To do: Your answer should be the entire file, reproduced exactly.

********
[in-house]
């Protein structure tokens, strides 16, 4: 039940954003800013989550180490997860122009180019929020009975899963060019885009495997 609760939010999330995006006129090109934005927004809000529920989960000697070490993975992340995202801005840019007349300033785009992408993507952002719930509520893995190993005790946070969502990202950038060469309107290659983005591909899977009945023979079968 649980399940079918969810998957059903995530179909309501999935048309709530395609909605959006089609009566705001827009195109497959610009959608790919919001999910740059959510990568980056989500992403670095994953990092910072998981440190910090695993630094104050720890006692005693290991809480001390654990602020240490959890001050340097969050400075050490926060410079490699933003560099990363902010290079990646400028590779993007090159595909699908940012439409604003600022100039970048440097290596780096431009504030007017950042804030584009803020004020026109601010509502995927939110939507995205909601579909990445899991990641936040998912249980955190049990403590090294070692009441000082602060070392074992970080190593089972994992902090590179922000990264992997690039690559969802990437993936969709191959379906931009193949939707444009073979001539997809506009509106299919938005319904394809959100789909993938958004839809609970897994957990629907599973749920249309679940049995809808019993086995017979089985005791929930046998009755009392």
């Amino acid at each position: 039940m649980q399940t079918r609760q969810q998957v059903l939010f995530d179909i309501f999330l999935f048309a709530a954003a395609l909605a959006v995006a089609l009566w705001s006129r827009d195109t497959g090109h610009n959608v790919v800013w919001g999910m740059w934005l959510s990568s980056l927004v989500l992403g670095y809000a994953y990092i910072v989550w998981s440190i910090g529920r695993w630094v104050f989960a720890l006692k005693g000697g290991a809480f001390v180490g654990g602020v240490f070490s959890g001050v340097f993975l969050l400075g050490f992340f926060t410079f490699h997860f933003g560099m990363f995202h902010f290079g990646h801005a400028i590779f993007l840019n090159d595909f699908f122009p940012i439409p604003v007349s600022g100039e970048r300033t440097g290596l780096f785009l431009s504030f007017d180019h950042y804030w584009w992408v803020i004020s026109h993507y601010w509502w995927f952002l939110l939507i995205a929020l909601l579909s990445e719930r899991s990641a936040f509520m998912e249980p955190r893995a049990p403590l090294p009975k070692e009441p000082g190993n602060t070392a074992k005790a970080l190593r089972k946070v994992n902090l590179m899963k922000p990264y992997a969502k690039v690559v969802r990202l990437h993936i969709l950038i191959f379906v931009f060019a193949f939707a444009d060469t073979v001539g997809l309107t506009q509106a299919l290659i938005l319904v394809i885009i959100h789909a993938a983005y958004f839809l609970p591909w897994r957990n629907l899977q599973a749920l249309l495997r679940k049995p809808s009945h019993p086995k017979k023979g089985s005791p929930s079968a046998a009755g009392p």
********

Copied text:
[in-house]
């Protein structure tokens, strides 16, 4: 039940954003800013989550180490997860122009180019929020009975899963060019885009495997 609760939010999330995006006129090109934005927004809000529920989960000697070490993975992340995202801005840019007349300033785009992408993507952002719930509520893995190993005790946070969502990202950038060469309107290659983005591909899977009945023979079968 649980399940079918969810998957059903995530179909309501999935048309709530395609909605959006089609009566705001827009195109497959610009959608790919919001999910740059959510990568980056989500992403670095994953990092910072998981440190910090695993630094104050720890006692005693290991809480001390654990602020240490959890001050340097969050400075050490926060410079490699933003560099990363902010290079990646400028590779993007090159595909699908940012439409604003600022100039970048440097290596780096431009504030007017950042804030584009803020004020026109601010509502995927939110939507995205909601579909990445899991990641936040998912249980955190049990403590090294070692009441000082602060070392074992970080190593089972994992902090590179922000990264992997690039690559969802990437993936969709191959379906931009193949939707444009073979001539997809506009509106299919938005319904394809959100789909993938958004839809609970897994957990629907599973749920249309679940049995809808019993086995017979089985005791929930046998009755009392």
């Amino acid at each position: 039940m649980q399940t079918r609760q969810q998957v059903l939010f995530d179909i309501f999330l999935f048309a709530a954003a395609l909605a959006v995006a089609l009566w705001s006129r827009d195109t497959g090109h610009n959608v790919v800013w919001g999910m740059w934005l959510s990568s980056l927004v989500l992403g670095y809000a994953y990092i910072v989550w998981s440190i910090g529920r695993w630094v104050f989960a720890l006692k005693g000697g290991a809480f001390v180490g654990g602020v240490f070490s959890g001050v340097f993975l969050l400075g050490f992340f926060t410079f490699h997860f933003g560099m990363f995202h902010f290079g990646h801005a400028i590779f993007l840019n090159d595909f699908f122009p940012i439409p604003v007349s600022g100039e970048r300033t440097g290596l780096f785009l431009s504030f007017d180019h950042y804030w584009w992408v803020i004020s026109h993507y601010w509502w995927f952002l939110l939507i995205a929020l909601l579909s990445e719930r899991s990641a936040f509520m998912e249980p955190r893995a049990p403590l090294p009975k070692e009441p000082g190993n602060t070392a074992k005790a970080l190593r089972k946070v994992n902090l590179m899963k922000p990264y992997a969502k690039v690559v969802r990202l990437h993936i969709l950038i191959f379906v931009f060019a193949f939707a444009d060469t073979v001539g997809l309107t506009q509106a299919l290659i938005l319904v394809i885009i959100h789909a993938a983005y958004f839809l609970p591909w897994r957990n629907l899977q599973a749920l249309l495997r679940k049995p809808s009945h019993p086995k017979k023979g089985s005791p929930s079968a046998a009755g009392p």